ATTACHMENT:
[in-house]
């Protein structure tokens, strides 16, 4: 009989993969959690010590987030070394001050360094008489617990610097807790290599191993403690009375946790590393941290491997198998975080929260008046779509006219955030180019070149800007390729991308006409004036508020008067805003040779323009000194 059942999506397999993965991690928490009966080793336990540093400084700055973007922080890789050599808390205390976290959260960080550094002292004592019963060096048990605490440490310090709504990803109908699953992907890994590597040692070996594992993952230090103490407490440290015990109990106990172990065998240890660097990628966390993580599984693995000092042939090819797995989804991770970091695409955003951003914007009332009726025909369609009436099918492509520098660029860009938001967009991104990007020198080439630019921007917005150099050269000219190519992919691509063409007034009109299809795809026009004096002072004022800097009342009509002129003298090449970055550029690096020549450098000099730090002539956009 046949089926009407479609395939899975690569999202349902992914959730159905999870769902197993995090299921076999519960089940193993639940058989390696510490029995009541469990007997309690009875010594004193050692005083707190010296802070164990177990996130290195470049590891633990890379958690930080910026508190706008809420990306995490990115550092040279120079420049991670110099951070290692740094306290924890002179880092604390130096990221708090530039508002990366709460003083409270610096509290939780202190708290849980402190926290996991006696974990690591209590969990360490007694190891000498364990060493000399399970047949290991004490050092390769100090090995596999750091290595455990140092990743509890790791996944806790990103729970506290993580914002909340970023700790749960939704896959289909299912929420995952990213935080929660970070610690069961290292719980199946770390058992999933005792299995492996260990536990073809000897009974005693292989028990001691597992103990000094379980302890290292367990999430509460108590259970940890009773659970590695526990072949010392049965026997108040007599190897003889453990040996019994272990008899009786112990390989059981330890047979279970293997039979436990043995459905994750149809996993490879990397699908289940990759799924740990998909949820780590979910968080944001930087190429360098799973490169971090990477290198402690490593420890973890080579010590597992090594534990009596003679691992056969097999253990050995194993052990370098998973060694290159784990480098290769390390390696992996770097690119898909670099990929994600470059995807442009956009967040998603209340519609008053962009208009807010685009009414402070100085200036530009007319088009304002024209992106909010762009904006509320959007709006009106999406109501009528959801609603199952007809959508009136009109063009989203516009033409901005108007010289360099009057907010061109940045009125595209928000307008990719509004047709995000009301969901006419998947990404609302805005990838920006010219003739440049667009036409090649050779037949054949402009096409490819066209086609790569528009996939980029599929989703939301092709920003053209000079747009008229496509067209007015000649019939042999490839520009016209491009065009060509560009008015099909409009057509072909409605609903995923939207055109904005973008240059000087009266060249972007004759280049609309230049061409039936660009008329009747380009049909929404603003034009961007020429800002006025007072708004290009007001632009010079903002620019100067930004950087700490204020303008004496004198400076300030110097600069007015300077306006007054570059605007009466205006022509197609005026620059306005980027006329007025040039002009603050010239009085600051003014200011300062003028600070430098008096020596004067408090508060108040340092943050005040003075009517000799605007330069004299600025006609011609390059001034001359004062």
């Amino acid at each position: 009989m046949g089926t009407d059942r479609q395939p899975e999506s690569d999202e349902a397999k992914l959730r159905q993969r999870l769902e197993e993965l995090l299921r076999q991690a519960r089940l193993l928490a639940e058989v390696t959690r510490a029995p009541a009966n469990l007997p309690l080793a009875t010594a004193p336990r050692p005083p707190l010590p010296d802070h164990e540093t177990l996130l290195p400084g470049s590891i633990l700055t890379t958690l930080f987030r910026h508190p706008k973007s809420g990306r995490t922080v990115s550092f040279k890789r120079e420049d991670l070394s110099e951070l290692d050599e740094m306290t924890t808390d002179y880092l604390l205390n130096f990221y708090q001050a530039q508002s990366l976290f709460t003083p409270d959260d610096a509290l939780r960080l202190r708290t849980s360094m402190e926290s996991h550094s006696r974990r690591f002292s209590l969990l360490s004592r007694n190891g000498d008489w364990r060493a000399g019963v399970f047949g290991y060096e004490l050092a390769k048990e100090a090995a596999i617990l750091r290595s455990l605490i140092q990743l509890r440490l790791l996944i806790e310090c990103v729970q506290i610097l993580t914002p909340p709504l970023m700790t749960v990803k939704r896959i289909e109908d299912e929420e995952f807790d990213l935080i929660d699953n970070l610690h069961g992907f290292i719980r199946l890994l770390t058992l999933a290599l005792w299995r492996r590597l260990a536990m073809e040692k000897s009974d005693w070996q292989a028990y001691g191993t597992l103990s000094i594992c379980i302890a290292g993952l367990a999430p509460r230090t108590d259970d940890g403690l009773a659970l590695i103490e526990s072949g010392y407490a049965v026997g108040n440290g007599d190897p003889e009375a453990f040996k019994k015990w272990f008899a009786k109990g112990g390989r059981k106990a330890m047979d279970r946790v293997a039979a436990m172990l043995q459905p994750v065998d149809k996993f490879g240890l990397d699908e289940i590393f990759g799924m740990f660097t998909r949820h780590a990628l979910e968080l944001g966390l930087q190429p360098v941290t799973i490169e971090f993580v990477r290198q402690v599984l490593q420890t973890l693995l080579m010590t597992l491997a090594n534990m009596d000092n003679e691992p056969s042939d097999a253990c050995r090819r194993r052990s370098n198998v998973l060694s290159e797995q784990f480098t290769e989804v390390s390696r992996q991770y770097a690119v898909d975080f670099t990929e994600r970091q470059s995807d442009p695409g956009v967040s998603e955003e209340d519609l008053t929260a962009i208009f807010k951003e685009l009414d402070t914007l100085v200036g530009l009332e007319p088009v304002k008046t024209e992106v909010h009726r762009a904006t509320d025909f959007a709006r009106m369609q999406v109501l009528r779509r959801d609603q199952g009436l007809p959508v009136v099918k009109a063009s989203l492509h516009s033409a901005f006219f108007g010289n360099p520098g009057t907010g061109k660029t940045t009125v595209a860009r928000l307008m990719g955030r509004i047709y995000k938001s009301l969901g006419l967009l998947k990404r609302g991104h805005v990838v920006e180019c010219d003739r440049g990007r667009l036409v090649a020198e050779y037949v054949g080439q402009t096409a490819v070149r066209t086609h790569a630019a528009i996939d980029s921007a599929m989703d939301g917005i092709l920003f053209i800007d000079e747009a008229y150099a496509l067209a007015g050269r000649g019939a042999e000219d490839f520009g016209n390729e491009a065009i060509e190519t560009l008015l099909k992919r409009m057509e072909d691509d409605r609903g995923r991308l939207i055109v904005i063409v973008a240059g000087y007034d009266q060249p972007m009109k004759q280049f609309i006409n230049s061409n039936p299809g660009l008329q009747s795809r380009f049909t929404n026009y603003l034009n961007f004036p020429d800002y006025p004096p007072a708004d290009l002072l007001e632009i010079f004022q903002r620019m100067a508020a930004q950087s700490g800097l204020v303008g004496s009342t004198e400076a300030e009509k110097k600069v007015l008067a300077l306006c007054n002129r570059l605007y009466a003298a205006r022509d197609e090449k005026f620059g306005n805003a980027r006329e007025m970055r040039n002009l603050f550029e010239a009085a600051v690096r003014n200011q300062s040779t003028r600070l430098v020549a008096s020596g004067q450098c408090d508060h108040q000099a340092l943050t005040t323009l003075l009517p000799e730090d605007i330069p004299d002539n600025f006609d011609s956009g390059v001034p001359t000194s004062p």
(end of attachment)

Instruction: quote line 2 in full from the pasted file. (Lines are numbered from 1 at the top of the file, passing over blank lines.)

């Protein structure tokens, strides 16, 4: 009989993969959690010590987030070394001050360094008489617990610097807790290599191993403690009375946790590393941290491997198998975080929260008046779509006219955030180019070149800007390729991308006409004036508020008067805003040779323009000194 059942999506397999993965991690928490009966080793336990540093400084700055973007922080890789050599808390205390976290959260960080550094002292004592019963060096048990605490440490310090709504990803109908699953992907890994590597040692070996594992993952230090103490407490440290015990109990106990172990065998240890660097990628966390993580599984693995000092042939090819797995989804991770970091695409955003951003914007009332009726025909369609009436099918492509520098660029860009938001967009991104990007020198080439630019921007917005150099050269000219190519992919691509063409007034009109299809795809026009004096002072004022800097009342009509002129003298090449970055550029690096020549450098000099730090002539956009 046949089926009407479609395939899975690569999202349902992914959730159905999870769902197993995090299921076999519960089940193993639940058989390696510490029995009541469990007997309690009875010594004193050692005083707190010296802070164990177990996130290195470049590891633990890379958690930080910026508190706008809420990306995490990115550092040279120079420049991670110099951070290692740094306290924890002179880092604390130096990221708090530039508002990366709460003083409270610096509290939780202190708290849980402190926290996991006696974990690591209590969990360490007694190891000498364990060493000399399970047949290991004490050092390769100090090995596999750091290595455990140092990743509890790791996944806790990103729970506290993580914002909340970023700790749960939704896959289909299912929420995952990213935080929660970070610690069961290292719980199946770390058992999933005792299995492996260990536990073809000897009974005693292989028990001691597992103990000094379980302890290292367990999430509460108590259970940890009773659970590695526990072949010392049965026997108040007599190897003889453990040996019994272990008899009786112990390989059981330890047979279970293997039979436990043995459905994750149809996993490879990397699908289940990759799924740990998909949820780590979910968080944001930087190429360098799973490169971090990477290198402690490593420890973890080579010590597992090594534990009596003679691992056969097999253990050995194993052990370098998973060694290159784990480098290769390390390696992996770097690119898909670099990929994600470059995807442009956009967040998603209340519609008053962009208009807010685009009414402070100085200036530009007319088009304002024209992106909010762009904006509320959007709006009106999406109501009528959801609603199952007809959508009136009109063009989203516009033409901005108007010289360099009057907010061109940045009125595209928000307008990719509004047709995000009301969901006419998947990404609302805005990838920006010219003739440049667009036409090649050779037949054949402009096409490819066209086609790569528009996939980029599929989703939301092709920003053209000079747009008229496509067209007015000649019939042999490839520009016209491009065009060509560009008015099909409009057509072909409605609903995923939207055109904005973008240059000087009266060249972007004759280049609309230049061409039936660009008329009747380009049909929404603003034009961007020429800002006025007072708004290009007001632009010079903002620019100067930004950087700490204020303008004496004198400076300030110097600069007015300077306006007054570059605007009466205006022509197609005026620059306005980027006329007025040039002009603050010239009085600051003014200011300062003028600070430098008096020596004067408090508060108040340092943050005040003075009517000799605007330069004299600025006609011609390059001034001359004062």